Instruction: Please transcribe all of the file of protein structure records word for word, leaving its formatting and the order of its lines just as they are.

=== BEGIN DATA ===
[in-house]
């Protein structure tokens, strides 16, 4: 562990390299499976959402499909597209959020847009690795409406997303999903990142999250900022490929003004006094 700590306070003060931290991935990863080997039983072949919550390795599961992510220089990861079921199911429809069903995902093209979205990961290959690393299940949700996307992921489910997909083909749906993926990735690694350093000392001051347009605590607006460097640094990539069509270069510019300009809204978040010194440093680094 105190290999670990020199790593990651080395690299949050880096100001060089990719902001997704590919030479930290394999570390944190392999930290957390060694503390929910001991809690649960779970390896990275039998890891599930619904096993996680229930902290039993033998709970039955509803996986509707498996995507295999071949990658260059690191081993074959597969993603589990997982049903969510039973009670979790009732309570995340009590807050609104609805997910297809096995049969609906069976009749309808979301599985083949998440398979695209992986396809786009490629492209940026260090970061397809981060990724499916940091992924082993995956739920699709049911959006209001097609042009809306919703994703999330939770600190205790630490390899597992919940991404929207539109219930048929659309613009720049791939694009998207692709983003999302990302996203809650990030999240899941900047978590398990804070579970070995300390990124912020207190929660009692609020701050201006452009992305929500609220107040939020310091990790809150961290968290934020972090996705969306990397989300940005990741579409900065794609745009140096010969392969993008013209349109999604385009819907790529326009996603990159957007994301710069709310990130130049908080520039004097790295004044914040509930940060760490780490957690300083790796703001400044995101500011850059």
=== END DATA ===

[in-house]
């Protein structure tokens, strides 16, 4: 562990390299499976959402499909597209959020847009690795409406997303999903990142999250900022490929003004006094 700590306070003060931290991935990863080997039983072949919550390795599961992510220089990861079921199911429809069903995902093209979205990961290959690393299940949700996307992921489910997909083909749906993926990735690694350093000392001051347009605590607006460097640094990539069509270069510019300009809204978040010194440093680094 105190290999670990020199790593990651080395690299949050880096100001060089990719902001997704590919030479930290394999570390944190392999930290957390060694503390929910001991809690649960779970390896990275039998890891599930619904096993996680229930902290039993033998709970039955509803996986509707498996995507295999071949990658260059690191081993074959597969993603589990997982049903969510039973009670979790009732309570995340009590807050609104609805997910297809096995049969609906069976009749309808979301599985083949998440398979695209992986396809786009490629492209940026260090970061397809981060990724499916940091992924082993995956739920699709049911959006209001097609042009809306919703994703999330939770600190205790630490390899597992919940991404929207539109219930048929659309613009720049791939694009998207692709983003999302990302996203809650990030999240899941900047978590398990804070579970070995300390990124912020207190929660009692609020701050201006452009992305929500609220107040939020310091990790809150961290968290934020972090996705969306990397989300940005990741579409900065794609745009140096010969392969993008013209349109999604385009819907790529326009996603990159957007994301710069709310990130130049908080520039004097790295004044914040509930940060760490780490957690300083790796703001400044995101500011850059």